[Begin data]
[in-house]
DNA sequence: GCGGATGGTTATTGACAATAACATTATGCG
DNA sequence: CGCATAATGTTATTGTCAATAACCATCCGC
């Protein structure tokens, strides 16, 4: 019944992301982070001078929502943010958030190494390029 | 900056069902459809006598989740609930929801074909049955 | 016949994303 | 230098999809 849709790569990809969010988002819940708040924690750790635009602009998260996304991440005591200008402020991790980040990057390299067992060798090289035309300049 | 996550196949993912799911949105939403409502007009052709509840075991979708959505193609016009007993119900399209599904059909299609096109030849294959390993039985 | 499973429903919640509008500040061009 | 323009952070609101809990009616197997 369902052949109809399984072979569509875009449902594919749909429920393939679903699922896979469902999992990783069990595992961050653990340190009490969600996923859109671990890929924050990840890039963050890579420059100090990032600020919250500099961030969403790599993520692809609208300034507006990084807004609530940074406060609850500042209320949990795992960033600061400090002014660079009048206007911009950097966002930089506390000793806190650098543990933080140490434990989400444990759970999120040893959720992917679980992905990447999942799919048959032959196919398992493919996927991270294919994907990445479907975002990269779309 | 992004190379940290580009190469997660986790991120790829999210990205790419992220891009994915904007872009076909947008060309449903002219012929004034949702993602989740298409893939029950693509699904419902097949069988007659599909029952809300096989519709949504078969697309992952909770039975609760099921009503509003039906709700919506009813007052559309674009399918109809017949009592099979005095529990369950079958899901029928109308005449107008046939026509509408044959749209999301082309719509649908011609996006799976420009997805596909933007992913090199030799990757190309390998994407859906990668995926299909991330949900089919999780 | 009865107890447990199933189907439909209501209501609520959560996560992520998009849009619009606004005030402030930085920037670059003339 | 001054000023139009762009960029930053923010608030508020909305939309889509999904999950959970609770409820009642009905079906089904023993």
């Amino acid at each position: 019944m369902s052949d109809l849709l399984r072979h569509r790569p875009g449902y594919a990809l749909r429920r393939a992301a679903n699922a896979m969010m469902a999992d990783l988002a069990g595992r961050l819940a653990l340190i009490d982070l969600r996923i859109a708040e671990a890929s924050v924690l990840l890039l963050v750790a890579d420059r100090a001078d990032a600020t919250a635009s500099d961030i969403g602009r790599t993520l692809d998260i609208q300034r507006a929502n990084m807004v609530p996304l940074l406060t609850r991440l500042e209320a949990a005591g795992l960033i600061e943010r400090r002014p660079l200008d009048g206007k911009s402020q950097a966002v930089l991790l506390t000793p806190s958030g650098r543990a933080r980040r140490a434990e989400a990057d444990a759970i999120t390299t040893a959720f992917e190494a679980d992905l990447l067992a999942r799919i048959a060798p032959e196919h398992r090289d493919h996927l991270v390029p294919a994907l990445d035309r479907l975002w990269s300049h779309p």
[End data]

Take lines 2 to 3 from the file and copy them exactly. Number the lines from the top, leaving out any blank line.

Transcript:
DNA sequence: GCGGATGGTTATTGACAATAACATTATGCG
DNA sequence: CGCATAATGTTATTGTCAATAACCATCCGC